October 29-February 7.
The span between calculates to exactly 100 days…100 days that I haven’t been "officially" working. Which translates to 2400 hours, 144,000 minutes and 8,640,000 seconds, give or take, um, not a damn thing.
One hundred days. I keep repeating this because the scope of this – not to mention the unintentional exactness of this time span – just seems so vast. It’s been an interesting time, probably one of the hardest times of my life. My emotions have spanned from excited (I can’t wait to try this whole freelancing thing) to worried (what if I *NEVER* figure out what I want to do with my life?) to scared shitless (uh oh, I’m running out of money.) There was a point where I thought I was going to have to take a job – any job – just to get by and pay my rent. My savings – saved for an event just like this – have dwindled, and I can’t say that my confidence didn’t do so as well.
With all due respect to Gabriel García Márquez, it has been One Hundred Days of Solitude. I found myself pushing people away, avoiding social events (probably also due to my "No Alcohol in January" quest) and basically looking into myself to figure out where to go from here. It was a pretty damn scary time, I’m not going to lie, and while I wouldn’t exactly call it a "Third-life crisis" (esp. since I hate that term and think it’s over-generalizing different stages in peoples’ lives) I will say it was a time of introspection like I’d never had before. I realized that I hadn’t been happy at the last few jobs, and while I knew why, I didn’t yet have the answer on how to fix it, how to find something that WOULD make me happy. Freelancing wasn’t doing it, and though I found myself interviewing for high-paying jobs that I could do with my eyes closed (good jobs for good companies), I didn’t think they’d challenge me the way I wanted. Nor did I find a place that I was passionate about, a product that I cared about, people that I genuinely wanted to work with and learn from and, hell, go have a beer with. Until I did.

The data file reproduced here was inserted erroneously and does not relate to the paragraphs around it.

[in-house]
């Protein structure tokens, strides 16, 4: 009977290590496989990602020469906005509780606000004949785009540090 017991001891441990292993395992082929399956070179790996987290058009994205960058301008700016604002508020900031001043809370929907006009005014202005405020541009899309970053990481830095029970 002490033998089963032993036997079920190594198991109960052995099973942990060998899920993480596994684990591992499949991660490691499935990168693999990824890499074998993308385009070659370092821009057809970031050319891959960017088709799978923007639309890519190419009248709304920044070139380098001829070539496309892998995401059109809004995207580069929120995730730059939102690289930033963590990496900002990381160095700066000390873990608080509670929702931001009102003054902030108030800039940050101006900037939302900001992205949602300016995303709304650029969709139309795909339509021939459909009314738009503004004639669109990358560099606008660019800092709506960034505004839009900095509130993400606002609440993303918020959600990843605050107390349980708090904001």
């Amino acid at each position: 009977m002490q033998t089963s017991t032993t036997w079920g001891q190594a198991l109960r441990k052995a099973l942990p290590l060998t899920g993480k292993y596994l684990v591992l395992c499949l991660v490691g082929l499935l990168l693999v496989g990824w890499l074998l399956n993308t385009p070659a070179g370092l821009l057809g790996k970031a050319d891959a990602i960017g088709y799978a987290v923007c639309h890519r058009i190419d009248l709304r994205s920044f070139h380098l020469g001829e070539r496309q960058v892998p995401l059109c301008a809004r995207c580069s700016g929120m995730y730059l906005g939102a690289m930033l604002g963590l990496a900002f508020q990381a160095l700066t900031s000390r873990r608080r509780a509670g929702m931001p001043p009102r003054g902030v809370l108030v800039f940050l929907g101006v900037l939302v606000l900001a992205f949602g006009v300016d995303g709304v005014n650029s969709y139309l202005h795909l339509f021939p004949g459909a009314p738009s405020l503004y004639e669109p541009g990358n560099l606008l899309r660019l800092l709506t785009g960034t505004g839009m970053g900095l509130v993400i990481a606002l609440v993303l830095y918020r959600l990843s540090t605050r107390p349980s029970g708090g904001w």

I start tomorrow as a Marketing Manager at Digg.com, and I’ve literally been jumping up and down and doing (virtual-only, since I can’t do real ones) backflips for the past two days. My soon-to-be manager asked me when I wanted to start, and I basically screamed "THURSDAY!" and alas, so it is. I don’t know how how Gabriel García Márquez chose to end HIS book, but in mine, this story just got one hell of a happy ending.